(Reuters) - Beverage industry groups are planning ways to oppose a proposed soda tax in the California city of El Monte because of fears other U.S. cities across America might adopt similar taxes on sugary drinks.In case you're baffled by the US system of measuring liquids, a 16 ounce drink is the equivalent of around 475ml. So, this would mean adding 16 cents to the selling price of a bottle smaller than the standard 500ml version sold in Tesco Express over here (a portion, incidentally, which is deemed as too much by New York's Mayor Bloomberg).
The El Monte city council on Tuesday approved a measure that would add a 1 cent tax for every ounce of "sugar sweetened" drinks. The proposal is scheduled to be voted on by city residents in November's election.
This, according to Cali-based jewel robber David G who pointed out the article, on top of the existing 9.5% state sales tax and 5% recycling tax. Too right the soda industry is trying to fight the idea.
Because, despite their protestations, those who dedicate their lives to pissing all over yours very much love a precedent. Just ask arch-bansturbator Simon Chapman, the geriatric control freak who conned Australia into banning colours because of his personal prejudice.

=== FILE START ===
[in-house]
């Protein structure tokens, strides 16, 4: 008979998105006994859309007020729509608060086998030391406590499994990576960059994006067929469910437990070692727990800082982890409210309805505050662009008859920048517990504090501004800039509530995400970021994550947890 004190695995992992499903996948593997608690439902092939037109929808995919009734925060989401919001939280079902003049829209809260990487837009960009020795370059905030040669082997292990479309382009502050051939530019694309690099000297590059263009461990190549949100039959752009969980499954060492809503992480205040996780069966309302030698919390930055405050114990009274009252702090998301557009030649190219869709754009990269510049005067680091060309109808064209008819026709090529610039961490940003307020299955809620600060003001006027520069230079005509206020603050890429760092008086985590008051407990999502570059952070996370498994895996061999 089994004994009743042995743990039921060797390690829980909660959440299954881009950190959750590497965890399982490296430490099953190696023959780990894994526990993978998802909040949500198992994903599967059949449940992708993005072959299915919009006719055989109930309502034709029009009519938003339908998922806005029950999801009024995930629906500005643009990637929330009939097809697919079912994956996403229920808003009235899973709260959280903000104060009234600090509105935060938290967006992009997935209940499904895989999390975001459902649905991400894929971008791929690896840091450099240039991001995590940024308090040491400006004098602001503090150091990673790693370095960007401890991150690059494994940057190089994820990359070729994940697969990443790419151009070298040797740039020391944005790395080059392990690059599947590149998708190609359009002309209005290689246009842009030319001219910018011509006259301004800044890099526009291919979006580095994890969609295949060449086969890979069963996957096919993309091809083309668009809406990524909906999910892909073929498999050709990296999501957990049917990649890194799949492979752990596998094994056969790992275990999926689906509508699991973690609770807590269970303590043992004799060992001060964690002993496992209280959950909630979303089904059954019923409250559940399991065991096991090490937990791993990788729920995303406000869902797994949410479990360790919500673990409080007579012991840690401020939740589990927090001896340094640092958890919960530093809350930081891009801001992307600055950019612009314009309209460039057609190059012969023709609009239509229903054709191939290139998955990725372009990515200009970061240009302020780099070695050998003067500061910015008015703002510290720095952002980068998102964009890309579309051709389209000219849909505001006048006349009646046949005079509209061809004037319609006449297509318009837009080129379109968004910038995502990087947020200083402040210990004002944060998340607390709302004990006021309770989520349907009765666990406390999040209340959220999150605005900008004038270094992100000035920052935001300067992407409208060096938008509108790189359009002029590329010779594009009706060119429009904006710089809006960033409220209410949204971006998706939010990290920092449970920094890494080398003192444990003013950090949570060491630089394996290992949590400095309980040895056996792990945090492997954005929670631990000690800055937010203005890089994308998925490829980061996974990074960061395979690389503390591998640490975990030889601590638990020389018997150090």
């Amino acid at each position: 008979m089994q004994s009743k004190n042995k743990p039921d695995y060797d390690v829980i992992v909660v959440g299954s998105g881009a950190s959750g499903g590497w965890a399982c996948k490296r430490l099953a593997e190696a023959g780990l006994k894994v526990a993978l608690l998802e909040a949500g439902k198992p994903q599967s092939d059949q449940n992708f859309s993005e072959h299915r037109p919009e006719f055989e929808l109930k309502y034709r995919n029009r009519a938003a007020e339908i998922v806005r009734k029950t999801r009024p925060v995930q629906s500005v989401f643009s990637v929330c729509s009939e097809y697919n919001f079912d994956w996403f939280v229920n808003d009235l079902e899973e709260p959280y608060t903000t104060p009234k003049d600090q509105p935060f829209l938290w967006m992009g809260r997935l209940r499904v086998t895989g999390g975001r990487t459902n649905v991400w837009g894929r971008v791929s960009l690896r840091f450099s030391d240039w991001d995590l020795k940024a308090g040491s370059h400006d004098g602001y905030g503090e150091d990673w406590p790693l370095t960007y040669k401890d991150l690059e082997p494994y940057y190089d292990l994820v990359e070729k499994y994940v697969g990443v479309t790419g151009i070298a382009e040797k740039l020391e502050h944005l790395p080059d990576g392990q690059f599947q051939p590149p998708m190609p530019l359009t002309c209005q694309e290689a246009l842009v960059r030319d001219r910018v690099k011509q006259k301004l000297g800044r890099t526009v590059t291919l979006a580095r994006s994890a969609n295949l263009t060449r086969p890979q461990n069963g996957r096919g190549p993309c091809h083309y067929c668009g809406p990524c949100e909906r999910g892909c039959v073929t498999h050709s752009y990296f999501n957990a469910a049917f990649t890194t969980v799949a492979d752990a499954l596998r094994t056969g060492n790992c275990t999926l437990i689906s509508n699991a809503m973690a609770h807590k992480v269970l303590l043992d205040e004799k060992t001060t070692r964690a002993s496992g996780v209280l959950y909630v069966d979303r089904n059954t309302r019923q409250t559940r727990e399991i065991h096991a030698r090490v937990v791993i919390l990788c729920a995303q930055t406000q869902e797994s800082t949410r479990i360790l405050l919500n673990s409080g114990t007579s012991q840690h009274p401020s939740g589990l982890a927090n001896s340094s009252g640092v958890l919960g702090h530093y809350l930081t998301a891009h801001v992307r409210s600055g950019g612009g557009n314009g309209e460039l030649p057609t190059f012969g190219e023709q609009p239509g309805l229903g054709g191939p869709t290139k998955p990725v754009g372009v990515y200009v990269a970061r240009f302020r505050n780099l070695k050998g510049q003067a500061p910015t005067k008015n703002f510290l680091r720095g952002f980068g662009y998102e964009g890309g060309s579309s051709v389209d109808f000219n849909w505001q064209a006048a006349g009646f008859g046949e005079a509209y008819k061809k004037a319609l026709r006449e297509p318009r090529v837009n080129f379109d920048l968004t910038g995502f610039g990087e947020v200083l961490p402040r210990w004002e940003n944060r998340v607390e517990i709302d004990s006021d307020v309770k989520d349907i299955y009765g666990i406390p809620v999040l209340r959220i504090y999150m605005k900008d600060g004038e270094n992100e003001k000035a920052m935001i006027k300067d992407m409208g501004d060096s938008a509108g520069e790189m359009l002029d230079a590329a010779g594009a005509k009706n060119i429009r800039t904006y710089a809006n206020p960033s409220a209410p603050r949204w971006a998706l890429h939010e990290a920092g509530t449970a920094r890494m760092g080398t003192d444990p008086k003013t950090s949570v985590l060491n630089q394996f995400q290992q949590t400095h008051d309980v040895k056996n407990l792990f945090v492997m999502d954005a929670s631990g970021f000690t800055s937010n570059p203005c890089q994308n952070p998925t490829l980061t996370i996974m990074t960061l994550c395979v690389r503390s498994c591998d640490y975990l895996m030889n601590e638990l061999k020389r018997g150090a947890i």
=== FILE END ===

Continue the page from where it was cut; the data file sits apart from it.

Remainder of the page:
"The dominos are lining up," Chapman says, referring to the countries that are seriously considering enforcing plain packs inside their own borders. Seventeen states, including Britain, attended a recent World Health Organisation meeting in Brunei on plain packs. New Zealand will be next, then Thailand and Panama, and possibly Canada, Chapman reckons.Sure as California is home to the most sinister nest of deluded, financially-illiterate hippies in the world, once a soda tax is implemented in El Monte, it will spread like a plague.
In the digital age, some mentally-challenged MP will see the daft proposal via the medium of global kneejerk idiocy and advocate it here. Nothing will be gained for the health of the nation once a soda tax is brought in, but government will have more of your cash and further rights as to what you do with your own body.
With the Mail publishing panic-mongering rot like this, I give it five years.